April 7, 2014

Westridge School - Vietnam 2014 - April 5th

Waking up to roosters screaming or bats flying while you're under a mosquito net is quite an experience. But it is a great taste of what life is like here. After getting up we headed to breakfast around the corner from our rooms and had eggs and french rolls, evidence of the former French occupation in Vietnam. Then we got aboard our boat, the alternative for our air conditioned bus we had on the mainland, and went to a floating market. The floating markets are so unique and so different from any shopping experience you could find in America. Then we boated over to experience the cottage industry. We stepped inside markets where the people made the products right in the same place where they sell them. We saw people making coconut chews, rice paper, which Hao explained is a woman's job because it requires so much patience, and also pop rice. In the U.S. we make popcorn but here in Vietnam they pop rice. We also got to see how people make snake wine. There a literally a bunch of snakes curled up in a large vat and they pour the fermented rice wine into the vat and let it sit with the dead snakes for six months and then it is good to drink, especially for those with insomnia, back aches, and arthritis. They also sold alcohol with individual snakes or scorpions in the bottle and even snake venom cream to help with muscle pain. Then to test our bargaining skills, our boat took us to Cai Be market, one that is on solid ground. We were given only 150000 dong, about $7.50, to buy 1 bag of pancake flour, 1/2 liter of cooking oil, 1/2 kg bean sprouts, 1/2 kg of carrots, and 1 kg of sweet potatoes. It sounds like a tiny budget for that list to us, but here we found out it was $5.50 too much. We were split up between juniors and seniors to see who could bargain the best, and after some quarrels with local vendors, the juniors came out on top spending only 44000 dong, about 2 U.S. dollars for all those five things. The seniors were just a few cents off spending 47000 dong. Hao was impressed with our skills, saying that we were able to spend less than locals sometimes can, quite a feat for tourists who the vendors know have plenty of money. Hao said usually locals pay about 14000 dong for the pancake flour but my team, the juniors only paid 11000 dong. This is the juniors' third victory in the competitions we've had over the last two days, the seniors have only won twice (at lamer games like breaking pots and popping balloons) but I guess I'm a little biased. After our win, our boat dropped us off to go canoeing. We had to walk through cacaphonous insects, it was as if we were at a bug concert they were so loud. But we made it to the canoes, equipped with rice paddie hats that we got to wear. There was one lady rowing each four person boat and they lead us through the jungle, thick trees on both sides of the waterway we floated through. The canoes dropped us off right at our main boat which then took us to lunch. We ate huge shrimp, assorted meats, french fries, vegetable soup, rice, pumpkin flour tempura, and even full fish still with all its scales and eyes attached. Right now we are on the boat again on our way to visit the Vietcong general, so I will blog about it after.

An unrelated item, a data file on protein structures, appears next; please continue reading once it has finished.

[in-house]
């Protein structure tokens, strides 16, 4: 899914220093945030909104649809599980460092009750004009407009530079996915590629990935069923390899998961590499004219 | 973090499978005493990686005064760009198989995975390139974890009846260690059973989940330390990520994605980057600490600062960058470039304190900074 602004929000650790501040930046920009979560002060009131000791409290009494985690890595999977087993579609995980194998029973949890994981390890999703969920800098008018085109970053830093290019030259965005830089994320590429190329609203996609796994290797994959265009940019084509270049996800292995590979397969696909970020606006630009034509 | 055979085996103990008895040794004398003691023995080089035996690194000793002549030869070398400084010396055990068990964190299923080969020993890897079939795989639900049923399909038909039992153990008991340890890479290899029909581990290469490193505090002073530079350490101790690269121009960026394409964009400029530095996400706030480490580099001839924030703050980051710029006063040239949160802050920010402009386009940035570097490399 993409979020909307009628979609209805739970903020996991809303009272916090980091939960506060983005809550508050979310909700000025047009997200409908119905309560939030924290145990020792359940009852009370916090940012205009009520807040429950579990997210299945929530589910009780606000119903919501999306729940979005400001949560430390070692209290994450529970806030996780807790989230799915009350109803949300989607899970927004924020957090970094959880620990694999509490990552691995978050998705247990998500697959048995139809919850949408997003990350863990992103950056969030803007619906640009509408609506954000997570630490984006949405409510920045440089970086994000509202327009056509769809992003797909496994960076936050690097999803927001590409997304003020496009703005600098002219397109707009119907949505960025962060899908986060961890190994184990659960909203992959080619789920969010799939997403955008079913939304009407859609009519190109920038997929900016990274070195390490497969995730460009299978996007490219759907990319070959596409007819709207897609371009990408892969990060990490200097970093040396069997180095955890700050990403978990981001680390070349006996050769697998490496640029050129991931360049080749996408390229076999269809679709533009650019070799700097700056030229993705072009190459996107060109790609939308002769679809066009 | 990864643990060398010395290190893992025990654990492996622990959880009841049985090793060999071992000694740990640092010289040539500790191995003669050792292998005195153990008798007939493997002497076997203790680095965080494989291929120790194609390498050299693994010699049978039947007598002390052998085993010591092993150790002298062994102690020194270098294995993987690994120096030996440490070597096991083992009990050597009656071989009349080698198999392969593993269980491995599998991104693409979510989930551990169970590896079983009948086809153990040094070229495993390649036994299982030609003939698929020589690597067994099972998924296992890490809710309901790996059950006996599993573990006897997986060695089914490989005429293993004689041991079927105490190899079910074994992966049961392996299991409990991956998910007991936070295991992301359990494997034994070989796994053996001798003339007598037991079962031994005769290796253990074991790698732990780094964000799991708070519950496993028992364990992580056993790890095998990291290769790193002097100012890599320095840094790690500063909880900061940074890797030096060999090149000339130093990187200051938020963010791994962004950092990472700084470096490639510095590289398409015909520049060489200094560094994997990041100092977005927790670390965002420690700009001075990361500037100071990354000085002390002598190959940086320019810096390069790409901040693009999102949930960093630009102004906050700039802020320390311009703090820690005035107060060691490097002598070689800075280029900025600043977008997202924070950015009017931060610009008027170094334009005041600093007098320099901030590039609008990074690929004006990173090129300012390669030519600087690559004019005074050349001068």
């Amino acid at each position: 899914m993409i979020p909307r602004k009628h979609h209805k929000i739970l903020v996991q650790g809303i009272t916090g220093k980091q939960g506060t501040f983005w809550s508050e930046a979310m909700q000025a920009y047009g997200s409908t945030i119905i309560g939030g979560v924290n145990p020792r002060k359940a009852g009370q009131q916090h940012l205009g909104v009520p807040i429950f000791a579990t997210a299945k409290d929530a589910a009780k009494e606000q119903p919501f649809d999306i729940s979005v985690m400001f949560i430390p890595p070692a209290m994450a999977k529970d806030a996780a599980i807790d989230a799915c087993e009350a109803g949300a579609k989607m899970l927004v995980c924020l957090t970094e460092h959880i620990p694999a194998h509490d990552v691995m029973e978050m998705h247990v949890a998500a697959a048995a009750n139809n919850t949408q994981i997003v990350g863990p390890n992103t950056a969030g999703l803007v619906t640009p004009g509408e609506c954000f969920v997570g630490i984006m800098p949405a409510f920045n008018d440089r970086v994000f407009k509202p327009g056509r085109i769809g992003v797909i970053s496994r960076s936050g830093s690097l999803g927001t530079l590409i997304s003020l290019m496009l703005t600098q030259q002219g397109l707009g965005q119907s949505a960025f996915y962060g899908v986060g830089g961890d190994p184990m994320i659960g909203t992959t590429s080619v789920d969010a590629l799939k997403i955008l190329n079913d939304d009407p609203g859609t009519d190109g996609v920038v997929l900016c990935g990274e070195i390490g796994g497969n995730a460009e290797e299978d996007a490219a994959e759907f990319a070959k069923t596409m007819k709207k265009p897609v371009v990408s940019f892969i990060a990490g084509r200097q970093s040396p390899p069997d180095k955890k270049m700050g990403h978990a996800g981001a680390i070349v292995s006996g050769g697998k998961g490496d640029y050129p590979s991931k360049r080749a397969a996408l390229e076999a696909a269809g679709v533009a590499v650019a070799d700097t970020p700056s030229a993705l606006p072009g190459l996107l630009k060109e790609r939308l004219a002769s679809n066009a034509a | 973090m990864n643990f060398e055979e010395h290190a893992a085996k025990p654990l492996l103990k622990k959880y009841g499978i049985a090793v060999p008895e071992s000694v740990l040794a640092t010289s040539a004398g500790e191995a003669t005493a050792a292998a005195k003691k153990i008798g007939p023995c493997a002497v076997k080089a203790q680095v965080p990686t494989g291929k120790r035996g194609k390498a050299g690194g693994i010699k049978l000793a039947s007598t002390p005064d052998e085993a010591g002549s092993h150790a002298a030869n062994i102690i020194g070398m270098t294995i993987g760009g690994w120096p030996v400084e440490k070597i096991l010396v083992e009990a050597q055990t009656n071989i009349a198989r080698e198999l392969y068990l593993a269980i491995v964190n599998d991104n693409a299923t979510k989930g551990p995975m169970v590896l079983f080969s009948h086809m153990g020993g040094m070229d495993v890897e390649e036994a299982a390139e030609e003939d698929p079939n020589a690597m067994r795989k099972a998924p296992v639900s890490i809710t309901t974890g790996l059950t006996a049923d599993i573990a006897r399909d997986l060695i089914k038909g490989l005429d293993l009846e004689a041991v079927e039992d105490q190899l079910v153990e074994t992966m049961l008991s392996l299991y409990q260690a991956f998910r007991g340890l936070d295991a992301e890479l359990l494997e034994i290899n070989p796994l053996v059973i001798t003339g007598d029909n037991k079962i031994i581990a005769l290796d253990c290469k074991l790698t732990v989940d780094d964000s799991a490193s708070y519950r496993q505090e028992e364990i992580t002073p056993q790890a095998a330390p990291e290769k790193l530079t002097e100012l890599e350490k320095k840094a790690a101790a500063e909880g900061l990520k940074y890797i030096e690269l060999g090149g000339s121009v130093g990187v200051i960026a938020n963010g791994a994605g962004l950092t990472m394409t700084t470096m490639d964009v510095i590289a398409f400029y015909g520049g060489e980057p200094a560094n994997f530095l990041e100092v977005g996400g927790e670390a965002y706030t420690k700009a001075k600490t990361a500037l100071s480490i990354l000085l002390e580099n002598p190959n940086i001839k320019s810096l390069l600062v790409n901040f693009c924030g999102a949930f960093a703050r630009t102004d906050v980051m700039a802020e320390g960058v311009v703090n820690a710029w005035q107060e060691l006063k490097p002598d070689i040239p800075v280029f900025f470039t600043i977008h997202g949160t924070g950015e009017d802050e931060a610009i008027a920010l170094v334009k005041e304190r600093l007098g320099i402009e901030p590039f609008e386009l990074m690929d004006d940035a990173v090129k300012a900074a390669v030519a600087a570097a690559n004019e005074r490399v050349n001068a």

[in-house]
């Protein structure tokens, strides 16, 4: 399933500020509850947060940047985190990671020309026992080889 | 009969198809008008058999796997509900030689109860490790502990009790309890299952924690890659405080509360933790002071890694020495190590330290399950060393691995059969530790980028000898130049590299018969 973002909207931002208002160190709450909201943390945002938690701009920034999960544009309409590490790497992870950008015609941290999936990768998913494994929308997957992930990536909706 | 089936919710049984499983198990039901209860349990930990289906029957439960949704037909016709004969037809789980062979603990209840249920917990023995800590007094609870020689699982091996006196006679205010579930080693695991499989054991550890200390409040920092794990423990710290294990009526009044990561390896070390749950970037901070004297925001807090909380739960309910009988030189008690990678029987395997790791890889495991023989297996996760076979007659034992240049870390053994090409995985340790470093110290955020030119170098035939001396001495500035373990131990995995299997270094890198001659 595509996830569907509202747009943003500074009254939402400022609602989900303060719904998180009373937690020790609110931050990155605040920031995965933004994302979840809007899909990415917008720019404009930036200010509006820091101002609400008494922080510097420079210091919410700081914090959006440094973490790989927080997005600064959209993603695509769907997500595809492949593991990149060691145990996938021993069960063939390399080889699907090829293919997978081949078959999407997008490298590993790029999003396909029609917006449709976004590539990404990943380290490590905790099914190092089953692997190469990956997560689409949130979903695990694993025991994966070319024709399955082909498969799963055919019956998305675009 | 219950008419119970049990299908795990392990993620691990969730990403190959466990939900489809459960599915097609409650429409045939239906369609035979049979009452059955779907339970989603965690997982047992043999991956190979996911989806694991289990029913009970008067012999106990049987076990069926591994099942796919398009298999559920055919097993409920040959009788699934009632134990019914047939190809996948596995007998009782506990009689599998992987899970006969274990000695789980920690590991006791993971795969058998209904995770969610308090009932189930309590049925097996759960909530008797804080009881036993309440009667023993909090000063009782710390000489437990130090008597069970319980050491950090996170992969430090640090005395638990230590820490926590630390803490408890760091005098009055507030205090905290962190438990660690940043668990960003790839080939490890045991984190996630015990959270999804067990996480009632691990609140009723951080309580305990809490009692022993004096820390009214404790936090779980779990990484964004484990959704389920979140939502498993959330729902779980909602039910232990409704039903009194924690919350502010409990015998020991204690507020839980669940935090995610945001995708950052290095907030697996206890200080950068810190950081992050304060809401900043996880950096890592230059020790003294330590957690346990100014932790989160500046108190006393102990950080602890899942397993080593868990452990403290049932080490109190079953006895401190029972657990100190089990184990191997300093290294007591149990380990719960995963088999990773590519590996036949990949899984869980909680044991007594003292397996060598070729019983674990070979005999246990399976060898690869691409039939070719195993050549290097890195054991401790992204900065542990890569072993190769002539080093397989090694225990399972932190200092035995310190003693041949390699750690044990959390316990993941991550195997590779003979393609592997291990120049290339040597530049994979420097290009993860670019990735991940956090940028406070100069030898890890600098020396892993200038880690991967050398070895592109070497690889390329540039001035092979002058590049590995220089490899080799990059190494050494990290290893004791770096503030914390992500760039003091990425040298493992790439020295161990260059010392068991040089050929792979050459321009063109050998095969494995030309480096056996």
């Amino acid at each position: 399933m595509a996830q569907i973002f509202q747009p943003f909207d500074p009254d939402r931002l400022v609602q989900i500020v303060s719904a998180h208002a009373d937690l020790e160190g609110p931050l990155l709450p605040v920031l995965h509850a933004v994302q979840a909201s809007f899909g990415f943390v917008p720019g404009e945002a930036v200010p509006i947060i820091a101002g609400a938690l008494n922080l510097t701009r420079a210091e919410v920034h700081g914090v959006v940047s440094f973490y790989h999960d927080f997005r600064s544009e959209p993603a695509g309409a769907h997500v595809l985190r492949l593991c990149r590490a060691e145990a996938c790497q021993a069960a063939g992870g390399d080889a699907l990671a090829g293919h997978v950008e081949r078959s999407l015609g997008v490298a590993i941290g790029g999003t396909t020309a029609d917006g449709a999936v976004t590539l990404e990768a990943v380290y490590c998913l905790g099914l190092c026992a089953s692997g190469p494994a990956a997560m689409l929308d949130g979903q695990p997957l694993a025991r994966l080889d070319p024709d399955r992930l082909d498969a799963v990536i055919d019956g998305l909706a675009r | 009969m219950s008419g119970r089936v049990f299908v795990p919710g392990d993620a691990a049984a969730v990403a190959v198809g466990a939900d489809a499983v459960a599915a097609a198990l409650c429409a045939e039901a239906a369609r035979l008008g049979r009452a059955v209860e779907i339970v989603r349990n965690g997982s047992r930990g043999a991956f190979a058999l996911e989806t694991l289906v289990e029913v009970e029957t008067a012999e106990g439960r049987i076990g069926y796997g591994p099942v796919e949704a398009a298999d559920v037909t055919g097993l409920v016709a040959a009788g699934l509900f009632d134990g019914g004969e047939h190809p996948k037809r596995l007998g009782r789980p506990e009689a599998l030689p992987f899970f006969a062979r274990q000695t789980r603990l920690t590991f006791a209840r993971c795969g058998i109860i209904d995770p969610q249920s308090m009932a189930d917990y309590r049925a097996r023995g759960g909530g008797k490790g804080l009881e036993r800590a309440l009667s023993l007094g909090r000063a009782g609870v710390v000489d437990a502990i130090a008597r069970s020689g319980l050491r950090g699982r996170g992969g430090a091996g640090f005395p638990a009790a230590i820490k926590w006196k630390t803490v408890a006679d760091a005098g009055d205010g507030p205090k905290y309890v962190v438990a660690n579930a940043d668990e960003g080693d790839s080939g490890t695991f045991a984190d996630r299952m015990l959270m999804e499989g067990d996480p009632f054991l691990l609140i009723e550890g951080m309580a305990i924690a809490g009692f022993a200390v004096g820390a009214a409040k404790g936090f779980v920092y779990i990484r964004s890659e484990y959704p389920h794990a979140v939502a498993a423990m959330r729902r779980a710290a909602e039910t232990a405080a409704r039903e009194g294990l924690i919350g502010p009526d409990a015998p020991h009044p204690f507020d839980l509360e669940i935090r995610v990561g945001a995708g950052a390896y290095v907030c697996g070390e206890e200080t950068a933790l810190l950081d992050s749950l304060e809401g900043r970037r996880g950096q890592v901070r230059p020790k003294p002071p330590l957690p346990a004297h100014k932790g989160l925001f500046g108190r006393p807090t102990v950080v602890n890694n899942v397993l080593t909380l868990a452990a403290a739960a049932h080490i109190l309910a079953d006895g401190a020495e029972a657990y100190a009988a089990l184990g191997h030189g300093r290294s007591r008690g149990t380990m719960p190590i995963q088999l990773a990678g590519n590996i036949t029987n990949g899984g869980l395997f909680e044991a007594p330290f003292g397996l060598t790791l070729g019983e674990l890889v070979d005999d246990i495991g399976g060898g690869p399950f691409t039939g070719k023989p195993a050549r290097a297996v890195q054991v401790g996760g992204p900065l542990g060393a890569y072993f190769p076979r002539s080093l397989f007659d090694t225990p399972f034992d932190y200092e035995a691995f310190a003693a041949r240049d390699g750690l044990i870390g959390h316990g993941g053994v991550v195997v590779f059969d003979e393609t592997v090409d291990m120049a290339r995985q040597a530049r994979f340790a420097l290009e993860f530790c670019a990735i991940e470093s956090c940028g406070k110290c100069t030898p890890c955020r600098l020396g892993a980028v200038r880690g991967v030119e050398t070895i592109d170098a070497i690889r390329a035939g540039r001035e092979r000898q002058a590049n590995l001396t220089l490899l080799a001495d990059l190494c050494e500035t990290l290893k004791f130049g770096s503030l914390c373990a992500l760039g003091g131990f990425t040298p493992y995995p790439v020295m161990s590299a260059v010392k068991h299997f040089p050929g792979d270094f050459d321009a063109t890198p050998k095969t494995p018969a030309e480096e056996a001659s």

Meeting with the Vietcong General was extremely eye-opening and such a rare experience today as many veterans from the war have passed. He was so open, even showing us one of his two wounds he recieved while fighting in the war and shared that his last son was born with defects due to agent orange. When asked how he was able to be so forgiving towards Americans he said that it was necessary to forgive and love because if there is only hatred it will last forever and the countries will never recover. His wish for the future was for all countries to prosper, and all people to have food and access to a good education because that is the best way for a country to develop. After meeting with the former General we went back to the homestay and had an opportunity to go bike riding again. Whoever did not go missed out, we climbed over a few monkey bridges, met a local girl who knew a little bit of english and helped her practice, and even witnessed an aquaculture farmer feeding his catfish which was quite a sight. After the bike ride we were able to cook a little bit with the family using the products we bought at the market, so we made the traditional Vietnamese pancakes and also sweet potato fries. After enjoying our dinner we got the opportunity to listen to Vietnamese music. Each song told a story, from a man and a woman falling in love to what life is like in the countryside to a song about a mother teaching her daughter to be a mother and wife herself. We ended the day with a group discussion about our experience as a whole and now were all pretty ready to go to bed, but the excitement for visiting Korea and going back home is definitely becoming real. 

~Nicole Chrisney

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